Amazon Ring patents dystopian doorbell camera that identifies people by their skin texture and odor

AMAZON's doorbell system, Ring, has just secured 17 new patents and some of the features have privacy campaigners worried.

Ring's tentative new features would employ artificial intelligence (AI) and facial recognition systems to identify strangers and perform other tasks that some find dystopian.

For starters, Ring may soon be able to remember frequent callers, as well as notify homeowners when a stranger approaches their home.

This “visitor recognition system” would also be able to send alerts regarding suspicious cars (noting the make, model, and color), and animals whenever they are in the home's vicinity.

Amazon's patent for the visitor detection algorithm system and method was approved in the US in October.

Some of the other patents, which were recently lodged with the European Patent Office, suggest that Ring might start analyzing people's faces, hair color, height, weight, and clothing.

And if the algorithm deemed someone as "suspicious," the doorbell may utilize facial recognition technology to identify them by their face, retinas, skin texture, voice, and even odor.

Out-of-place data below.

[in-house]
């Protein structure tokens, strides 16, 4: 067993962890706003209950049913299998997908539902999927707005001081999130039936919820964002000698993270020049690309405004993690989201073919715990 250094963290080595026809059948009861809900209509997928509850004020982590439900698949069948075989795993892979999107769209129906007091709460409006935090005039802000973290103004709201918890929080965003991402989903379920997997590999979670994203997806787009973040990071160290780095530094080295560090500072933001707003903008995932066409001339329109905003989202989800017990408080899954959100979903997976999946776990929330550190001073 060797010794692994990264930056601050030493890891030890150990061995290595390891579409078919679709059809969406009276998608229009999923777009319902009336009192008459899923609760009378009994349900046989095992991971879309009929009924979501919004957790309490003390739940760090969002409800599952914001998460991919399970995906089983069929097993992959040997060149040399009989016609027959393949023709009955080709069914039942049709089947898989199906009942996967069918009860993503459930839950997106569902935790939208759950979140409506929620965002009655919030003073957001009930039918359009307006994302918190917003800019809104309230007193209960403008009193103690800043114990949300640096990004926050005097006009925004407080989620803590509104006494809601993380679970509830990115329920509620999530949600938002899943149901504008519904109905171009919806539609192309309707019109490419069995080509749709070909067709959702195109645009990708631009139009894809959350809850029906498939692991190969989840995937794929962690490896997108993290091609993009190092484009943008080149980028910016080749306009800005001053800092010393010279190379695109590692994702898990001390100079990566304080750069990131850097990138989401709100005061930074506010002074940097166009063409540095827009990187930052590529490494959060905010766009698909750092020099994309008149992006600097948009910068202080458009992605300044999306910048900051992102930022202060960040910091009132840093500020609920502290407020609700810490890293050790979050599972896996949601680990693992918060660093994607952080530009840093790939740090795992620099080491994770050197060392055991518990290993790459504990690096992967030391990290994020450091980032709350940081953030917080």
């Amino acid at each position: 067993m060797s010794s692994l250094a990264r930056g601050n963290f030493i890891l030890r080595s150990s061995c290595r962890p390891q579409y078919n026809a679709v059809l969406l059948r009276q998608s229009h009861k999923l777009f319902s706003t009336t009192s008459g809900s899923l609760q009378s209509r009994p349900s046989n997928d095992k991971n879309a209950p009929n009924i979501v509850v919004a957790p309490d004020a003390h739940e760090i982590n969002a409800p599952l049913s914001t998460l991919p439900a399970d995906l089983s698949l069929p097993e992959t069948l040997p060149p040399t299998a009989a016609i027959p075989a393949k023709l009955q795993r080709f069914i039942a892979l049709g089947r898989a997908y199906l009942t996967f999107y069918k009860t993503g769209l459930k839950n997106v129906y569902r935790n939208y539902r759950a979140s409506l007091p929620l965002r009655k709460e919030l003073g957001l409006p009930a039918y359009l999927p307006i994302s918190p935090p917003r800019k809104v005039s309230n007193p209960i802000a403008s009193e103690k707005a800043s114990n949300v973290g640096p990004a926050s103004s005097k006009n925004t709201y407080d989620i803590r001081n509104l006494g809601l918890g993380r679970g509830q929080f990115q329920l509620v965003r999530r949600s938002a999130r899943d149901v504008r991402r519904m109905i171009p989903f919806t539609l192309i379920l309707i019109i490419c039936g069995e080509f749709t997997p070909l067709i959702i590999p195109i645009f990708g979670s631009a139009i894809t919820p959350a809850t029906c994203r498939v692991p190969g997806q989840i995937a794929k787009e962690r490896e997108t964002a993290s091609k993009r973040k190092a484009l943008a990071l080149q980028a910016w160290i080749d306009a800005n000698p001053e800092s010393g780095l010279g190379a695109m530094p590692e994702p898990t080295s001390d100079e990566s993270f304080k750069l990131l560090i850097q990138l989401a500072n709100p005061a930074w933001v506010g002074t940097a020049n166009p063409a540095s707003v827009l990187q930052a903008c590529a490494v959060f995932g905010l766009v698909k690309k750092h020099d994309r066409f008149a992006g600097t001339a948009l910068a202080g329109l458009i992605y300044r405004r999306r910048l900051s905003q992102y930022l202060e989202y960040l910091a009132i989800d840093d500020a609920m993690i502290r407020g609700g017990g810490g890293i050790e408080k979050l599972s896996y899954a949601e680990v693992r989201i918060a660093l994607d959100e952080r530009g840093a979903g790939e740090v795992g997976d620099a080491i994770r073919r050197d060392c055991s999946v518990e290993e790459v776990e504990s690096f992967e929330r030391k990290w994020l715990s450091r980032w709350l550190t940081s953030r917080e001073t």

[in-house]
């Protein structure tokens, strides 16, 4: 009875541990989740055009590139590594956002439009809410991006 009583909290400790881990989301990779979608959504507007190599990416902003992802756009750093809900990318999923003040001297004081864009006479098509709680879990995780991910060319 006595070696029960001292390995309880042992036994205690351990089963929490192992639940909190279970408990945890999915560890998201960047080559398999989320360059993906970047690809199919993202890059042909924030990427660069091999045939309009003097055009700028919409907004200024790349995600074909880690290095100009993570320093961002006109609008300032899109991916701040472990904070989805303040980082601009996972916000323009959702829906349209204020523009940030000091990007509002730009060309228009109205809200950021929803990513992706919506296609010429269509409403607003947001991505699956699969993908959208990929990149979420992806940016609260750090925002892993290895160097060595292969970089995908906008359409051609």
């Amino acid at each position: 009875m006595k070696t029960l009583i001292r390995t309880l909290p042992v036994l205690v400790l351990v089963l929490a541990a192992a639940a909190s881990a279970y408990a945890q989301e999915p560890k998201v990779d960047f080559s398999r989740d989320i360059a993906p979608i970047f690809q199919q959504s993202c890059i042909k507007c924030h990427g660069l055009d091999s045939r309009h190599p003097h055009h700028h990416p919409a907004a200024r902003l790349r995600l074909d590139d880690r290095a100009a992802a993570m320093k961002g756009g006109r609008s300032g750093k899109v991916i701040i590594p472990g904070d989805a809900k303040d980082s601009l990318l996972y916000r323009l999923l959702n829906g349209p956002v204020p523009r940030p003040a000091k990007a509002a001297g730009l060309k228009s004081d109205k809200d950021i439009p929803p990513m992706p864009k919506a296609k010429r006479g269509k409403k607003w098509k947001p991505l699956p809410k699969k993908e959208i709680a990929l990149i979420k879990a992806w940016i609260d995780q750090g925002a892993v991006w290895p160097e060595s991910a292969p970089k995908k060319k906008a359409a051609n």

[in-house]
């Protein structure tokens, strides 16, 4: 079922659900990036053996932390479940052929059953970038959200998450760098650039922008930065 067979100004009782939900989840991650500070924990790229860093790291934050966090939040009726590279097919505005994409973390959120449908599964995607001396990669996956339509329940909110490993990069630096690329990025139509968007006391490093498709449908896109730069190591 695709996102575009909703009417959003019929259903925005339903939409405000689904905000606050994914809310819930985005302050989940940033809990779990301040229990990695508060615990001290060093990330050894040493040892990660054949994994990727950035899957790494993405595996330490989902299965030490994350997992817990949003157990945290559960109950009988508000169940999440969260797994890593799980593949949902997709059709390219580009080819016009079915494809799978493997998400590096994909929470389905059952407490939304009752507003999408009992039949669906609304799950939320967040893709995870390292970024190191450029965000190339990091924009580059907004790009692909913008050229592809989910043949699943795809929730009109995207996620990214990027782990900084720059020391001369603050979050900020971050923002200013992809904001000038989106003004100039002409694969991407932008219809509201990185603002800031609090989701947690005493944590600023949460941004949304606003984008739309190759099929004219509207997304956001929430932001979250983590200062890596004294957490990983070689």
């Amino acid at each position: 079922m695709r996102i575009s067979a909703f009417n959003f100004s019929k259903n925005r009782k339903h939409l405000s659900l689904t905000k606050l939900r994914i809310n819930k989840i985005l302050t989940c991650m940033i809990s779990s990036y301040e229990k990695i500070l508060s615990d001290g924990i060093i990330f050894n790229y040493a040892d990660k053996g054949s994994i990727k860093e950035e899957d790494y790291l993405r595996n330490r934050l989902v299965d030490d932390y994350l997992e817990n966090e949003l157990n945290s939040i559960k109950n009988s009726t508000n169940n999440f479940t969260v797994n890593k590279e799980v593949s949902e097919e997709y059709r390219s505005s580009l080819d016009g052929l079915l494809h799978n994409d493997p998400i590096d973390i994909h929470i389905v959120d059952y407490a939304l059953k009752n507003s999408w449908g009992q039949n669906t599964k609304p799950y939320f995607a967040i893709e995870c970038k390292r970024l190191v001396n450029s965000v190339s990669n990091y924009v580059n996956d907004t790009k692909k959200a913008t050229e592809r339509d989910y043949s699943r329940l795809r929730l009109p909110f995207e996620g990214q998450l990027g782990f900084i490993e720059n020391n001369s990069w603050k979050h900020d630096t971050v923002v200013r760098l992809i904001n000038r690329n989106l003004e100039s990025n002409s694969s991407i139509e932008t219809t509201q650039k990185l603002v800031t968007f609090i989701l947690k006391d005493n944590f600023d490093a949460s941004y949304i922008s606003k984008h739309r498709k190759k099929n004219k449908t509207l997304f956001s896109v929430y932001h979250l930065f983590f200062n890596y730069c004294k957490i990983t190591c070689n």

The patents further detail a feature where the doorbell systems in a single neighborhood can not only access each others' records but create composite images of people the algorithm deems "suspicious."

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This type of biometric recognition has several privacy organizations concerned, including Charity Privacy International.

Earlier this year, the U.S. Federal Trade Commission also entertained the idea of taking Amazon Ring to court for alleged privacy and data security violations.

However, the legal proceedings were halted due to undisclosed reasons.

Ring has said that neither facial ­recognition nor the features outlined in the patent are currently “in development or in use.”

In other news, Apple Music is taking on Spotify with a new half price plan with a twist.

Snapchat has revealed it has given away a whopping $250million (£189million) to its creators over the last year.

And people are being urged to look out for fake Omicron emails landing in inboxes in the coming days

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